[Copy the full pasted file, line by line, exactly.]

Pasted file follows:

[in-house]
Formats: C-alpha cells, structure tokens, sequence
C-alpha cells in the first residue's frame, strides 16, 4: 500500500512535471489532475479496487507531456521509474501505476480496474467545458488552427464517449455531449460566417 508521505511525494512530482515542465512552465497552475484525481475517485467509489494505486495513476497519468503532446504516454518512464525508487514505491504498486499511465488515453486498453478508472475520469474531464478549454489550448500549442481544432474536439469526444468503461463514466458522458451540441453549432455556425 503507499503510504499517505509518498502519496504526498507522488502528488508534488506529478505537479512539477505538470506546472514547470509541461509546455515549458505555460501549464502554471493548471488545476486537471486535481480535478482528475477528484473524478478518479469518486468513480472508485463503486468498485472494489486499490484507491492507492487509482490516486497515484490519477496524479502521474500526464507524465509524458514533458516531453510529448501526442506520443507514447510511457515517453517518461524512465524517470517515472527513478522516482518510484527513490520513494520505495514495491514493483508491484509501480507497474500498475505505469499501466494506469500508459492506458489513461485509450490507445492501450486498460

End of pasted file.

[in-house]
Formats: C-alpha cells, structure tokens, sequence
C-alpha cells in the first residue's frame, strides 16, 4: 500500500512535471489532475479496487507531456521509474501505476480496474467545458488552427464517449455531449460566417 508521505511525494512530482515542465512552465497552475484525481475517485467509489494505486495513476497519468503532446504516454518512464525508487514505491504498486499511465488515453486498453478508472475520469474531464478549454489550448500549442481544432474536439469526444468503461463514466458522458451540441453549432455556425 503507499503510504499517505509518498502519496504526498507522488502528488508534488506529478505537479512539477505538470506546472514547470509541461509546455515549458505555460501549464502554471493548471488545476486537471486535481480535478482528475477528484473524478478518479469518486468513480472508485463503486468498485472494489486499490484507491492507492487509482490516486497515484490519477496524479502521474500526464507524465509524458514533458516531453510529448501526442506520443507514447510511457515517453517518461524512465524517470517515472527513478522516482518510484527513490520513494520505495514495491514493483508491484509501480507497474500498475505505469499501466494506469500508459492506458489513461485509450490507445492501450486498460